Discover more from The Terminal
Fake news, fake shrimp, and yet more stolen apes
+ a handful of links of varying quality
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All the news thats fit to print
A good bit from Sam-Adler Bell in Intelligencer, on the rise and fall of the Biden administration’s disinformation board:
“Disinformation” was the liberal Establishment’s traumatic reaction to the psychic wound of 2016. It provided an answer that evaded the question altogether, protecting them from the agony of self-reflection. It wasn’t that the country was riven by profound antinomies and resentments born of material realities that would need to be navigated by new kinds of politics. No, the problem was that large swaths of the country had been duped, brainwashed by nefarious forces both foreign and domestic. And if only the best minds, the most credentialed experts, could be given new authority to regulate the flow of “fake news,” the scales would fall from the eyes of the people and they would re-embrace the old order they had been tricked into despising. This fantasy turned a political problem into a scientific one. The rise of Trump called not for new politics but new technocrats.
This picks up the threads of an earlier essay by Joe Bernstein in Harper’s, which describes the contemporary discourse on disinformation as a “war of restoration” by traditional truth-bearing institutions of the political centre, which have been repeatedly humbled by the economic and social crises of the last few decades.
I was thinking about disinformation with respect to the Australian election that just passed on the weekend. One of the great unknowns prior to Election Day was the eventual impact of the the United Australia Party vote, which was often treated as a cipher for the impact of online disinformation thanks to the party’s antivax fixations, huge Facebook ad spend and bizarre campaigns about Australia becoming a vassal state of the World Health Organisation. In the end, the answer was: not all that much. They seem likely to score a Senate seat in Victoria — rendered ineffectual by the progressive majority — and they did scrape off a chunk of the vote in otherwise safe, outer-suburban Labor seats, but the doom-and-gloom portents did not really pay out. (They were outpolled in Queensland by the Legalise Cannabis party, which “ran one radio ad” and “printed seven shirts”.)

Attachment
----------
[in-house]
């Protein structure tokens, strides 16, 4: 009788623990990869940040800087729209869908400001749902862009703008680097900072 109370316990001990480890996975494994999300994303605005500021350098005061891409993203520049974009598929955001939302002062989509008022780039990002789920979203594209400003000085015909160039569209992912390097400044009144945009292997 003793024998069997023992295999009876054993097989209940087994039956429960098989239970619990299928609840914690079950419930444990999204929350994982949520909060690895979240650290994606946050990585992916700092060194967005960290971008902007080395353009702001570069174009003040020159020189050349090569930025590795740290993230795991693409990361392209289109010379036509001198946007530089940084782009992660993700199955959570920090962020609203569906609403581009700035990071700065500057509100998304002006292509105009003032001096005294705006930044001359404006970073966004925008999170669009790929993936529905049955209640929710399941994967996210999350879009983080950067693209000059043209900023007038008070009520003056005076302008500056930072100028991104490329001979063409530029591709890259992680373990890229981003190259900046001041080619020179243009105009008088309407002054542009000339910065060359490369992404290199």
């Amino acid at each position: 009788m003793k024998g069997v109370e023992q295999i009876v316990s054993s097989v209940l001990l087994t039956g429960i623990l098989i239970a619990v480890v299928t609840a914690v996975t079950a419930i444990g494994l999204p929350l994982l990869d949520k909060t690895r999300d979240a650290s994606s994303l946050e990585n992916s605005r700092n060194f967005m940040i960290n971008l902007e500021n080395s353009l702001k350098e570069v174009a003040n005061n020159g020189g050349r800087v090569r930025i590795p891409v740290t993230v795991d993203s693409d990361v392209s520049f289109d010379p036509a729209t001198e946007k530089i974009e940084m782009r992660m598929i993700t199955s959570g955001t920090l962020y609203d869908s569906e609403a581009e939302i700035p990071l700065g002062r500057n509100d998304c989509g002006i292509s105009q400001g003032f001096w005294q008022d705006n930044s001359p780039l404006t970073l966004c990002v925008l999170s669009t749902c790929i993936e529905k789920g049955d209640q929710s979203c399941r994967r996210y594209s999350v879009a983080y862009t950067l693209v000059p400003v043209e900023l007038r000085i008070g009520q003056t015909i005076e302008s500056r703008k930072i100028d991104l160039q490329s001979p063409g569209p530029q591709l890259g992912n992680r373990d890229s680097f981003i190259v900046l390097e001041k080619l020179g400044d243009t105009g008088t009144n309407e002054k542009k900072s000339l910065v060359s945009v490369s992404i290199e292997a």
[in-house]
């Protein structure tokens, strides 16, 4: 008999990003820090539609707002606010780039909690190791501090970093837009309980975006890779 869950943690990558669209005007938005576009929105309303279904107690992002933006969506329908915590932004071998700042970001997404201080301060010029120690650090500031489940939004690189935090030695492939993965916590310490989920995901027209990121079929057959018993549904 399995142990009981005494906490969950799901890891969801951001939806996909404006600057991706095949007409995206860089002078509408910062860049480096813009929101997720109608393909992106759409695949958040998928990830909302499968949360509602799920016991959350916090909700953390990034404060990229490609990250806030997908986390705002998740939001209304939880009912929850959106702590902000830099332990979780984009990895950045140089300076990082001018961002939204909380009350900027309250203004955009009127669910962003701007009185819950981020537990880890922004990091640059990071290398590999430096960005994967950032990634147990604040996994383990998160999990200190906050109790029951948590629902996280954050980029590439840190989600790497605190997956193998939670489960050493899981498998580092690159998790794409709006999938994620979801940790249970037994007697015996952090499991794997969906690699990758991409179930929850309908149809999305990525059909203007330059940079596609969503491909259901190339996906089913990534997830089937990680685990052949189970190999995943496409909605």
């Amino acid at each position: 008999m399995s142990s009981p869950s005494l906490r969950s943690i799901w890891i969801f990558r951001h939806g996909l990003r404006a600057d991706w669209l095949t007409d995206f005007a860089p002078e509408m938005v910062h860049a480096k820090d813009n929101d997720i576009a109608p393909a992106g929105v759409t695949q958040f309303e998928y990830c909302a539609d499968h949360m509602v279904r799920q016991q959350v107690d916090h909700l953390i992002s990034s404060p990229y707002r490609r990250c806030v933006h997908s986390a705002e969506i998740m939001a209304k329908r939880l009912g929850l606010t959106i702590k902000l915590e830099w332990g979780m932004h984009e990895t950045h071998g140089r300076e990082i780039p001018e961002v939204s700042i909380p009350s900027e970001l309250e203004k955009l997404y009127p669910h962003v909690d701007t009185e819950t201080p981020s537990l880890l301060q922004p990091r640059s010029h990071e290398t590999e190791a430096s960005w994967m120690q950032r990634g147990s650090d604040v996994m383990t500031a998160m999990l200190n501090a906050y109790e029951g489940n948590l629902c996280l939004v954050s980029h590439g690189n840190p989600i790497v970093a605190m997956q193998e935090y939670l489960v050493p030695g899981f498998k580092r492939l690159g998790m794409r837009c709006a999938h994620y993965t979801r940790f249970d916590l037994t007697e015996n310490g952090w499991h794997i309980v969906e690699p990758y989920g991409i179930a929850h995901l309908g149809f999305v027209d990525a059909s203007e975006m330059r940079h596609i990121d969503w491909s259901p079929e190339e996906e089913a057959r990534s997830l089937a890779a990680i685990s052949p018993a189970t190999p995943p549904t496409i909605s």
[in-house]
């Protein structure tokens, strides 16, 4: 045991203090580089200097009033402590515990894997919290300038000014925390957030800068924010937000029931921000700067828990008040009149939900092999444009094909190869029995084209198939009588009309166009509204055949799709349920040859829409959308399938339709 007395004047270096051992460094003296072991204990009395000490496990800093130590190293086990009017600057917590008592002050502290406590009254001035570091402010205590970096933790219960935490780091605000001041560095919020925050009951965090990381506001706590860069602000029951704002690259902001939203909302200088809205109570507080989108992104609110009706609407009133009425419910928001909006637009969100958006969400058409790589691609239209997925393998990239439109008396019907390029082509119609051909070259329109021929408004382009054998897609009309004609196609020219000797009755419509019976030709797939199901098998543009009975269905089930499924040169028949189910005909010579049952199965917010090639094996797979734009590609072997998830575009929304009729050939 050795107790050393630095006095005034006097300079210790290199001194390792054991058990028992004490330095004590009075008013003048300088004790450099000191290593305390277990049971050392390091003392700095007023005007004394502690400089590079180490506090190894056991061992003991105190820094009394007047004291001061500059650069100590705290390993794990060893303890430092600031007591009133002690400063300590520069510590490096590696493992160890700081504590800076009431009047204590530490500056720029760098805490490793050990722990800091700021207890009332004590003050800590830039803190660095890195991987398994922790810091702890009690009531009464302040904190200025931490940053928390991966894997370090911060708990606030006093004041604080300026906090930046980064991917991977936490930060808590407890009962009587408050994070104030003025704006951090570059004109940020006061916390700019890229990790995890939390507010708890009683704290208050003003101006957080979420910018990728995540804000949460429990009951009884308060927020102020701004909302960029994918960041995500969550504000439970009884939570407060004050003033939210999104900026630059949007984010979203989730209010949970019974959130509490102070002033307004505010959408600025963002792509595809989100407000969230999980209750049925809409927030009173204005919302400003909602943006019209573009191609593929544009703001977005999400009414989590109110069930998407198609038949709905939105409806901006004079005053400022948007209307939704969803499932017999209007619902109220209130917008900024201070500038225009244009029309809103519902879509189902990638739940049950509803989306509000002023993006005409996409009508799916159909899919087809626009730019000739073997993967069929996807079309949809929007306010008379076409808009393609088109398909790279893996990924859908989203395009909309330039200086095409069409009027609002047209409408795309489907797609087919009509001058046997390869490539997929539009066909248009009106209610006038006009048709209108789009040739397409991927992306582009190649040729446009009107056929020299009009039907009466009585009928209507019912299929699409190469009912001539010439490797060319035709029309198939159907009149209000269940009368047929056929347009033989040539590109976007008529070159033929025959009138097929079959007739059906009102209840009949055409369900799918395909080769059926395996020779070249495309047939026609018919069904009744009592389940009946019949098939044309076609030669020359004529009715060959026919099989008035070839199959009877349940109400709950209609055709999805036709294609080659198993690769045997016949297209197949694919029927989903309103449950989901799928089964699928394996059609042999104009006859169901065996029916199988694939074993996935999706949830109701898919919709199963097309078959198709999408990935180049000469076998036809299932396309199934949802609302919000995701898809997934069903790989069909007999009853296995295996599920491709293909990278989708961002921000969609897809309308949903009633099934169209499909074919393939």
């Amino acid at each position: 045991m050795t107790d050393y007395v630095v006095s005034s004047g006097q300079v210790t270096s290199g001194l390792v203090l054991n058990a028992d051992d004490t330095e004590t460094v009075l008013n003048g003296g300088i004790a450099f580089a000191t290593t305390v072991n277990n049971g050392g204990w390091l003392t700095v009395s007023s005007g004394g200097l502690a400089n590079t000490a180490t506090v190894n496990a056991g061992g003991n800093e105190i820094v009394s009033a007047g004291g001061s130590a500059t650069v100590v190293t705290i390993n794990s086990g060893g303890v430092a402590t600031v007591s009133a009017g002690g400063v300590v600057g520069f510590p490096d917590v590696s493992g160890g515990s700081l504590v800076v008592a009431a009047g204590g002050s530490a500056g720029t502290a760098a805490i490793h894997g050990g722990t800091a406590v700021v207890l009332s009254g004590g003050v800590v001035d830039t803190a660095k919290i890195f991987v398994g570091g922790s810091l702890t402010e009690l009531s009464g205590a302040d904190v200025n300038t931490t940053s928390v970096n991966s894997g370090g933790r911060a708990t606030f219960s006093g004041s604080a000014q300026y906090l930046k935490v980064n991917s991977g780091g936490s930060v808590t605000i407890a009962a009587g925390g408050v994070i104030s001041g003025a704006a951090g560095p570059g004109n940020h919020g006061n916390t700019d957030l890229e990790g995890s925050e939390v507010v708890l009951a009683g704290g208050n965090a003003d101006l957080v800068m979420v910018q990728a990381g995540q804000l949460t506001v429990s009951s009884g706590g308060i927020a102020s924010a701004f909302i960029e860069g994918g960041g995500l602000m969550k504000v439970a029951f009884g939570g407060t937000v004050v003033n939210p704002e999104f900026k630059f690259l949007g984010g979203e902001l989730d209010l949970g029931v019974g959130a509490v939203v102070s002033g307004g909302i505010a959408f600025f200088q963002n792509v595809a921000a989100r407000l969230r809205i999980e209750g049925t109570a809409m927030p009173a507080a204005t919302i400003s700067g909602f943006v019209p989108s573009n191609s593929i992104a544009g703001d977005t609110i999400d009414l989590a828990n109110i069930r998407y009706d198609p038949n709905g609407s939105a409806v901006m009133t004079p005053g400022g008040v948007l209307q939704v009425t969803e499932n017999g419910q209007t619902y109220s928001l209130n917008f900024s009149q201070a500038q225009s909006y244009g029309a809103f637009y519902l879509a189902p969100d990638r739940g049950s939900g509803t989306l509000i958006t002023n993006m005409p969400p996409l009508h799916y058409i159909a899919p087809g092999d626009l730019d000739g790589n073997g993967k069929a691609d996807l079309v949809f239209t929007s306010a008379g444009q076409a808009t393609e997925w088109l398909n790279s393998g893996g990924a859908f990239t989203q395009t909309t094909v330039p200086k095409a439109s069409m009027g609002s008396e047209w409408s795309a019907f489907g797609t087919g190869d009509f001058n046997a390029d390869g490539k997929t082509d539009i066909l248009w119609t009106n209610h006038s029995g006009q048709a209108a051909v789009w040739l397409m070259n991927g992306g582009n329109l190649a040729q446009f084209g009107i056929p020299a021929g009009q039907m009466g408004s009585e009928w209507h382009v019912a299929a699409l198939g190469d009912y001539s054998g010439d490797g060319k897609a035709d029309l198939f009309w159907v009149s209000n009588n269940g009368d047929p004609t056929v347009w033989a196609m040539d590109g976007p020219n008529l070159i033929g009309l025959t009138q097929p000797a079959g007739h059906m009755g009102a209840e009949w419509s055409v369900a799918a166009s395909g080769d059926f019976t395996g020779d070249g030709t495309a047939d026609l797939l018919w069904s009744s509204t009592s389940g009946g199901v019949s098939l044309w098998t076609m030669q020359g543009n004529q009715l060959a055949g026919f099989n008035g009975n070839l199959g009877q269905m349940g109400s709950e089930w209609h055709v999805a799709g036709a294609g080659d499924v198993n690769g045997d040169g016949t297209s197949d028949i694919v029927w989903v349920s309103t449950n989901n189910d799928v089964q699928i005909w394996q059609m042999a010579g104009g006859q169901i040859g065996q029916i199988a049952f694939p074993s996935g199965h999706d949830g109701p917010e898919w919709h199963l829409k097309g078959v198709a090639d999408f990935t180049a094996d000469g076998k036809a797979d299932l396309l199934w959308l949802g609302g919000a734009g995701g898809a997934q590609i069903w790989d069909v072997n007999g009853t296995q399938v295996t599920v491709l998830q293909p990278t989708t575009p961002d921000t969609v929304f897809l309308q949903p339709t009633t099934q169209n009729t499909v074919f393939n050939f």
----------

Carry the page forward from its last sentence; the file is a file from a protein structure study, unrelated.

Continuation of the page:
In short: if this was the disinformation election, with a population still adrift on febrile pandemic currents and ripe for exploitation by sinister online actors, it was an anticlimax. After two years of restiveness and people spending a truly inordinate amount of time on the computer, the predicted political outcome was largely muted. What solutions are offered to the (not insignificant) section of the population hit hardest by lockdowns and therefore most alienated from mainstream politics and most responsive to UAP messaging leaves to be seen.
But, while I find myself in strong agreement with much of what Adler-Bell and Bernstein say, I also think fears about online misinformation are at the very least gesticulating at a real phenomenon, and not just finding easy explanations for fundamental political failures. Every term that has emerged and then been outmoded and discarded — fake news, filter bubbles, rabbit holes, echo chambers — has tried to capture some aspect of how the internet mediates our political and social lives, and the fundamental sense of wrongness it engenders. Like the contemporary arguments over online free speech, it’s less about what it says it’s about and more about how technology structures our experience, and how the social order shifts to account for that.
A new medium does not add something; it changes everything. In the year 1500, after the printing press was invented, you did not have old Europe plus the printing press. You had a different Europe. After television, America was not America plus television. Television gave a new coloration to every political campaign, to every home, to every school, to every church, to every industry, and so on.
In that way I see the current discourse on online misinformation — putting aside its obvious role as a site for political conflict — as kind of like the universal parental debate about screen time for kids. It doesn’t attract quite the same level of media attention as the evils of misinformation, but it’s also probably the single technological topic that generates the most actual thought from the general population.
In both cases there’s a sense that living our lives through a screen changes things quite dramatically — and quite possibly not for the better — but nobody has a clear answer on exactly how, or what could be done about it. All we can do is gesture vaguely at its contours as it escalates.
Today’s generative AI nightmare
I would be remiss if I didn’t mention the saga of Seth Green’s stolen Bored Ape, which he was intending to turn into some kind of gentle network cable comedy — also starring LinkedIn blowhard Gary Vee — along with the rest of his library of NFTs. (Who this is meant to appeal to is beyond me, but anyway.) The crux of this story is that Bored Apes, as with other NFT collections, convey usage rights with ownership. So if you own an ape, you’re entitled to commercially exploit its likeness within certain parameters.